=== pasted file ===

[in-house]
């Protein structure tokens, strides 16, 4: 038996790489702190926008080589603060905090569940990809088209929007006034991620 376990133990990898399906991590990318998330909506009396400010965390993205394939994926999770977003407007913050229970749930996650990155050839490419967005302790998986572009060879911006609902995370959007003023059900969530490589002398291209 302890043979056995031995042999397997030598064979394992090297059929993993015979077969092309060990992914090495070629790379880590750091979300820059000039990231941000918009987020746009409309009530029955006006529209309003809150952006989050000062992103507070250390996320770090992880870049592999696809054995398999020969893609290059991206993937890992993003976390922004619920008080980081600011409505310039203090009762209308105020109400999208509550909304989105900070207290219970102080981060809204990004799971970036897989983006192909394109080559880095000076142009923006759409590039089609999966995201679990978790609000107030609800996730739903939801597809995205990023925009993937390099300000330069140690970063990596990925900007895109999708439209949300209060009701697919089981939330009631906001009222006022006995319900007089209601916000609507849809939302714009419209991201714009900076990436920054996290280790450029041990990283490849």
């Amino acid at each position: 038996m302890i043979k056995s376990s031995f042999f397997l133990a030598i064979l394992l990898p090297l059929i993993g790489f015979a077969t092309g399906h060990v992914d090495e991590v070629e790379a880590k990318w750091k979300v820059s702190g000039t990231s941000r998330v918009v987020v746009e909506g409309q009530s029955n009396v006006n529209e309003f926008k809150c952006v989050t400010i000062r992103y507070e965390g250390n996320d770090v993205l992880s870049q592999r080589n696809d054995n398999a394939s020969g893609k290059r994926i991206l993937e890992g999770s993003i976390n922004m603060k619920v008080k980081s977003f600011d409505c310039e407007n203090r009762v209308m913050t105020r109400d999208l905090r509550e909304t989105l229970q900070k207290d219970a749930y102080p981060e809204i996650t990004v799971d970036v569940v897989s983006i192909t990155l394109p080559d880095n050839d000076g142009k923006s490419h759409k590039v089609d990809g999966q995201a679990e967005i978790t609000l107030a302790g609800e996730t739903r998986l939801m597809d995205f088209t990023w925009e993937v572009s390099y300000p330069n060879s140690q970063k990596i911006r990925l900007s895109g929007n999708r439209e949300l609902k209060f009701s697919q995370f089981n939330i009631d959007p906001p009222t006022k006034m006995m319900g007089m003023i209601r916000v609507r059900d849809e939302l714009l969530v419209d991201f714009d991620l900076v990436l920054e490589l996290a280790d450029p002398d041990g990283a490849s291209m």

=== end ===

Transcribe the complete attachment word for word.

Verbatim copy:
[in-house]
């Protein structure tokens, strides 16, 4: 038996790489702190926008080589603060905090569940990809088209929007006034991620 376990133990990898399906991590990318998330909506009396400010965390993205394939994926999770977003407007913050229970749930996650990155050839490419967005302790998986572009060879911006609902995370959007003023059900969530490589002398291209 302890043979056995031995042999397997030598064979394992090297059929993993015979077969092309060990992914090495070629790379880590750091979300820059000039990231941000918009987020746009409309009530029955006006529209309003809150952006989050000062992103507070250390996320770090992880870049592999696809054995398999020969893609290059991206993937890992993003976390922004619920008080980081600011409505310039203090009762209308105020109400999208509550909304989105900070207290219970102080981060809204990004799971970036897989983006192909394109080559880095000076142009923006759409590039089609999966995201679990978790609000107030609800996730739903939801597809995205990023925009993937390099300000330069140690970063990596990925900007895109999708439209949300209060009701697919089981939330009631906001009222006022006995319900007089209601916000609507849809939302714009419209991201714009900076990436920054996290280790450029041990990283490849």
């Amino acid at each position: 038996m302890i043979k056995s376990s031995f042999f397997l133990a030598i064979l394992l990898p090297l059929i993993g790489f015979a077969t092309g399906h060990v992914d090495e991590v070629e790379a880590k990318w750091k979300v820059s702190g000039t990231s941000r998330v918009v987020v746009e909506g409309q009530s029955n009396v006006n529209e309003f926008k809150c952006v989050t400010i000062r992103y507070e965390g250390n996320d770090v993205l992880s870049q592999r080589n696809d054995n398999a394939s020969g893609k290059r994926i991206l993937e890992g999770s993003i976390n922004m603060k619920v008080k980081s977003f600011d409505c310039e407007n203090r009762v209308m913050t105020r109400d999208l905090r509550e909304t989105l229970q900070k207290d219970a749930y102080p981060e809204i996650t990004v799971d970036v569940v897989s983006i192909t990155l394109p080559d880095n050839d000076g142009k923006s490419h759409k590039v089609d990809g999966q995201a679990e967005i978790t609000l107030a302790g609800e996730t739903r998986l939801m597809d995205f088209t990023w925009e993937v572009s390099y300000p330069n060879s140690q970063k990596i911006r990925l900007s895109g929007n999708r439209e949300l609902k209060f009701s697919q995370f089981n939330i009631d959007p906001p009222t006022k006034m006995m319900g007089m003023i209601r916000v609507r059900d849809e939302l714009l969530v419209d991201f714009d991620l900076v990436l920054e490589l996290a280790d450029p002398d041990g990283a490849s291209m």